In 1970 Ralph Nader told a group of students at Cleveland State University to prepare for a pollution war. People on board with the "pollution war" offered solutions ranging from birth control to shutting down industry, according to a May 4, 1970, IndustryWeek article covering the first Earth Day.
It was a time of heightened political awareness on college campuses throughout the nation. In fact, the same day IndustryWeek published the article, "Pollution War... Action vs. Emotion," National Guardsmen shot and killed four students during a Vietnam War protest at Kent State University -- just 40 miles from the Penton Media (IW's publisher) office in Cleveland.
Nader spoke to the CSU students during Environment in Crisis Week, which culminated in the first Earth Day on April 22, 1970.
Reaction from manufacturers was largely skeptical, citing the "tremendous costs involved" with pollution-reduction efforts.
From IW's May 4, 1970, issue:
Pollution war... Action vs. emotion
Pollution is war, consumerist Ralph Nader told a student audience at Cleveland State University during Environment in Crisis Week. And, if it is, apparently many Americans are no more interested in really righting the pollution war than they are the Vietnam War.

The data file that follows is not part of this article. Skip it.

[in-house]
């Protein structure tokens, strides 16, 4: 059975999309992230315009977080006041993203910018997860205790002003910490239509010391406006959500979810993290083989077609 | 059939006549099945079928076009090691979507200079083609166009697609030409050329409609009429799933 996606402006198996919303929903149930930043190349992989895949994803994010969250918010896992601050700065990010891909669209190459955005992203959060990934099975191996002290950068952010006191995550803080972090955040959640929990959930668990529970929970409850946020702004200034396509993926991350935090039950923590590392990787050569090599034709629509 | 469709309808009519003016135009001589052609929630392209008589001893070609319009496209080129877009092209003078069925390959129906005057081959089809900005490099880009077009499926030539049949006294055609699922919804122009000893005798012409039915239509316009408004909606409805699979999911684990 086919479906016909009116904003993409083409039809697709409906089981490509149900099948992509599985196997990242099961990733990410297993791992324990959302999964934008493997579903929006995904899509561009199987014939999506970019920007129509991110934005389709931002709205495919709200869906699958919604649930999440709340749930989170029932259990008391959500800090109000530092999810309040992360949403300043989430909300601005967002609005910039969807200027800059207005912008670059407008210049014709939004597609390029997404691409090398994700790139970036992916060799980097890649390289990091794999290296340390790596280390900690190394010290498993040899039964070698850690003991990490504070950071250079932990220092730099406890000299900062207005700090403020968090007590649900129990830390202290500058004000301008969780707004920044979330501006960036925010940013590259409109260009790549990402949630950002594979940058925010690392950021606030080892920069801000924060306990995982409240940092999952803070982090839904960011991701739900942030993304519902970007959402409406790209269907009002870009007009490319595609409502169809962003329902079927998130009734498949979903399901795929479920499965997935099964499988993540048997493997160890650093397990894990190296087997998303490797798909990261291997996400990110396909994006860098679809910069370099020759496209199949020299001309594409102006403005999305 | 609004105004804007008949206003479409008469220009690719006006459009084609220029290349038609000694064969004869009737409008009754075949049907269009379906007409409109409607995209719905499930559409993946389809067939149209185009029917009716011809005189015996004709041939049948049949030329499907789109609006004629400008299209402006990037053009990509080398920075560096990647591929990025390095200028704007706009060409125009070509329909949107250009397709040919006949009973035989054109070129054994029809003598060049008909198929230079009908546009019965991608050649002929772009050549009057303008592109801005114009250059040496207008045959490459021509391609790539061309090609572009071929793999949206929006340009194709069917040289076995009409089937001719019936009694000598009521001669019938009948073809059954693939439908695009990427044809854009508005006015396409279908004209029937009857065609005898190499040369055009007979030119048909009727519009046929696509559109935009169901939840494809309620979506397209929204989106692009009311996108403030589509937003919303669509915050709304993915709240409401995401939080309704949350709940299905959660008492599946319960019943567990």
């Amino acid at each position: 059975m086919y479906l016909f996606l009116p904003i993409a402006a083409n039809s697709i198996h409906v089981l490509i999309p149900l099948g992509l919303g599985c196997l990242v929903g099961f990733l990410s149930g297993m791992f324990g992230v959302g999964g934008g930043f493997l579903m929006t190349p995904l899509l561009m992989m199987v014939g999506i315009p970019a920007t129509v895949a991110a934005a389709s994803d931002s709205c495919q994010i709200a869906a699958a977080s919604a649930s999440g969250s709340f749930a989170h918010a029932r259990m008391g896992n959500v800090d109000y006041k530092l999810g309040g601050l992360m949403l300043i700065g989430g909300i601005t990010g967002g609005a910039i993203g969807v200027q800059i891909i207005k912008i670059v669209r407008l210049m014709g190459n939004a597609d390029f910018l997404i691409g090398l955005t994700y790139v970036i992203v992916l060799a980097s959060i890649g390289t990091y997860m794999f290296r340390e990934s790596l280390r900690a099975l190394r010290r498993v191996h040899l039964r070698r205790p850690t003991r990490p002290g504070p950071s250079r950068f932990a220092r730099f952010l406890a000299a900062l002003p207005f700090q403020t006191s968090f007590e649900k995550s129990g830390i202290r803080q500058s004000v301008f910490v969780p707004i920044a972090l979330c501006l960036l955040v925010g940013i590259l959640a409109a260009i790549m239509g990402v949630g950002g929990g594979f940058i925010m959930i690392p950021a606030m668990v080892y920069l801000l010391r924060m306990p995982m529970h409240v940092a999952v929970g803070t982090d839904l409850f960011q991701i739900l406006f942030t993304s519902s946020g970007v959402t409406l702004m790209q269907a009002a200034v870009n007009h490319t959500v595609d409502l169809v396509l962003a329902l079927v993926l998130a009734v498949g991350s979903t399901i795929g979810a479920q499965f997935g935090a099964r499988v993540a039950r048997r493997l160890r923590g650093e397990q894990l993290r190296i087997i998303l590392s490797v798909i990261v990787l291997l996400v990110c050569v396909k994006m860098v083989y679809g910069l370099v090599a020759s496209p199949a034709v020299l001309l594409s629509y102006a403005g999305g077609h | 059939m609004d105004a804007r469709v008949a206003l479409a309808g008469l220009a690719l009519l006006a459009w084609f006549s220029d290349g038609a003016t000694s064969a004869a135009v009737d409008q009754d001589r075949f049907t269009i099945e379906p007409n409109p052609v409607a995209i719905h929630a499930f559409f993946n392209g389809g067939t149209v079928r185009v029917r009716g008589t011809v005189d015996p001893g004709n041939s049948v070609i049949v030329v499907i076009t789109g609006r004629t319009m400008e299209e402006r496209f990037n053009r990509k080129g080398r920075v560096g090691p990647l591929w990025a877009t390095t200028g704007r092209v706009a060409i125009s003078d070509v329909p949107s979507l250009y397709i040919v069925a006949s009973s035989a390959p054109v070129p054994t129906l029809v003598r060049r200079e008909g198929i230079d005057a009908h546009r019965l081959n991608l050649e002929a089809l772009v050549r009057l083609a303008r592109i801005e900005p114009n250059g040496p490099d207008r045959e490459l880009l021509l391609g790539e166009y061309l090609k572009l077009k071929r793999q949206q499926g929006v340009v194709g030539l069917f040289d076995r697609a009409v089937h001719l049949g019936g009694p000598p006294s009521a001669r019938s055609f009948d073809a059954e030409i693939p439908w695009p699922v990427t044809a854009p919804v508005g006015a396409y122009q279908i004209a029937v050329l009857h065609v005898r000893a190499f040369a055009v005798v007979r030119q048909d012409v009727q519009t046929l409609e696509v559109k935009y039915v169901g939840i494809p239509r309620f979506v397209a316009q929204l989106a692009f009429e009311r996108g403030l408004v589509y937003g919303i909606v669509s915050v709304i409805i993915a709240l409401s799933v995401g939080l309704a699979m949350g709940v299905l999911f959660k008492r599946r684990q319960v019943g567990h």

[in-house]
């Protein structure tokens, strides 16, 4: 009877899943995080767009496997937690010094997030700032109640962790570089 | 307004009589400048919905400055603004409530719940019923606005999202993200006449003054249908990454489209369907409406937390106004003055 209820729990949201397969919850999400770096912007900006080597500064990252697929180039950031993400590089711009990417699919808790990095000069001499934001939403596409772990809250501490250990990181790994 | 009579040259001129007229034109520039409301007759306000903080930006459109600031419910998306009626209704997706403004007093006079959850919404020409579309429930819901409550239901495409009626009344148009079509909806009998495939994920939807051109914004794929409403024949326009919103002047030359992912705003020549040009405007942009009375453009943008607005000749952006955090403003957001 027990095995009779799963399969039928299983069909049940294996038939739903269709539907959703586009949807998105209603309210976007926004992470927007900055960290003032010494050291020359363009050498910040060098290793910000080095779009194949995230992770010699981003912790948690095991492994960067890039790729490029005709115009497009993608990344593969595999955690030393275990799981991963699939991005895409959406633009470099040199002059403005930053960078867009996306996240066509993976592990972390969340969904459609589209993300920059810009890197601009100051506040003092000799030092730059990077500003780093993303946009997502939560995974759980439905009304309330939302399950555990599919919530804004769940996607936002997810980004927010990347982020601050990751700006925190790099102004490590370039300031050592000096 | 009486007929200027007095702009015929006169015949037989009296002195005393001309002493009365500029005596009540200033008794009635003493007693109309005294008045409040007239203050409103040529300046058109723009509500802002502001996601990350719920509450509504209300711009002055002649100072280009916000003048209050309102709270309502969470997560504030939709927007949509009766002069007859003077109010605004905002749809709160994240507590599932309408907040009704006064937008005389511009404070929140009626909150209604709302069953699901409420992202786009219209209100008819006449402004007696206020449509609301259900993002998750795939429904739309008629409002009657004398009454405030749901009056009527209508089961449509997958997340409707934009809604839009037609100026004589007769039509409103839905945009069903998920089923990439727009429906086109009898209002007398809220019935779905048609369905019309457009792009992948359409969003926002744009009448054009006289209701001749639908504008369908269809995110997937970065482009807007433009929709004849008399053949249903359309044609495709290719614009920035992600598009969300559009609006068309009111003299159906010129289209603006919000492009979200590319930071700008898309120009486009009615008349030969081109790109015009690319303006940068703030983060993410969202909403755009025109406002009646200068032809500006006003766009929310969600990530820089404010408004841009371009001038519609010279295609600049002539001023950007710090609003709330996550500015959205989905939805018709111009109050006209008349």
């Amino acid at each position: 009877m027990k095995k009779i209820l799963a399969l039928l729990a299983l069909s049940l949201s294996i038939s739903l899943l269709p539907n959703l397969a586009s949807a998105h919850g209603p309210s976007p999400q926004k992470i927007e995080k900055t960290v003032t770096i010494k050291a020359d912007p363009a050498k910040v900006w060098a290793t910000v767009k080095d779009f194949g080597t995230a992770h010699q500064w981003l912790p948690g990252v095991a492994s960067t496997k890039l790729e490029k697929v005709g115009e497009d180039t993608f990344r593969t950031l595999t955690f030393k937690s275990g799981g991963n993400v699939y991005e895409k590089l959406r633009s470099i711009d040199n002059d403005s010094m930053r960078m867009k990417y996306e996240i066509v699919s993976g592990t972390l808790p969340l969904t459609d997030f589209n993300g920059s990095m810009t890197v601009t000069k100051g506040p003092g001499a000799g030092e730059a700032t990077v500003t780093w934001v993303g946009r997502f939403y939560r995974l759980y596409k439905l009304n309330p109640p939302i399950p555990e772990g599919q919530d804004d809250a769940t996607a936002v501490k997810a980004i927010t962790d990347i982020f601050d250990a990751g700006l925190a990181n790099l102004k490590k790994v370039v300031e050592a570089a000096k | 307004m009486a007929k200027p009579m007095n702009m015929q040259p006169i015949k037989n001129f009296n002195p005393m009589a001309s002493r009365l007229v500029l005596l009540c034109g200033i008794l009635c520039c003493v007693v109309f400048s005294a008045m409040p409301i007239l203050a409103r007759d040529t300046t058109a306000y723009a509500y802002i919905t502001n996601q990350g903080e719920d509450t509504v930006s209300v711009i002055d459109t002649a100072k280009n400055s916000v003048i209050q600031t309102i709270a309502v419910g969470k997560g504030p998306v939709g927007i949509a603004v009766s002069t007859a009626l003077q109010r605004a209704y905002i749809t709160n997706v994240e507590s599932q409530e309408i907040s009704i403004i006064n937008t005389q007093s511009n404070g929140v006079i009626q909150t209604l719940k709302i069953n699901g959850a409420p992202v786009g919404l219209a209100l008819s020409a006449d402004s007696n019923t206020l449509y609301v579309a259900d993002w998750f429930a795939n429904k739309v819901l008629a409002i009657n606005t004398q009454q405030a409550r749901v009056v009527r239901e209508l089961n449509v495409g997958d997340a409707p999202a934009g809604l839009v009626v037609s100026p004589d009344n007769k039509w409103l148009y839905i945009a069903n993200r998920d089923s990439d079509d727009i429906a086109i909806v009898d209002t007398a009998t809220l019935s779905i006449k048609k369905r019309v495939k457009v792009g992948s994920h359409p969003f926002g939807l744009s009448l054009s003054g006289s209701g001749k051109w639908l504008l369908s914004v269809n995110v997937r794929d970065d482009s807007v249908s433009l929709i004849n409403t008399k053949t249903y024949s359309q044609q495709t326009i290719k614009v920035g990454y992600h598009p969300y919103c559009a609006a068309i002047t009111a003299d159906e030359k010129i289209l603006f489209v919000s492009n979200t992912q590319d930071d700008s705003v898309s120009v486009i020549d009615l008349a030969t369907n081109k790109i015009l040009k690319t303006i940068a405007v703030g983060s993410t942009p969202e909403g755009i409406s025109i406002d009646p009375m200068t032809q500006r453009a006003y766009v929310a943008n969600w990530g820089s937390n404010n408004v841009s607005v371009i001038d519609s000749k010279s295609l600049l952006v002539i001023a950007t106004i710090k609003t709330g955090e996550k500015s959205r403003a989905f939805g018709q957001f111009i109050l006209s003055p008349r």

In Washington, thousands gathered at the Washington Monument and grooved to a rock band while congressmen rode around in a pollution-free electric car. In several cities, hundreds turned out for funerals of the internal combustion engine. And in Cleveland, a project to clean up Edgewater Beach on Lake Erie drew about 40 people.
And that's how Crisis Week and Earth Day went. A lot of speeches, demonstrations, teach-ins, and stunts - but little real action.
Good ideas, but -- "People claim they're interested in the environment, but most really don't want to get involved," says Louis N. Carmouche, manager, Functional Products & Systems Dept., Dow Chemical Co. "Earth Day and Crisis Week are good ideas -- they build awareness and concern about these problems, but they don't bring much action, and that's what we need now," he adds.
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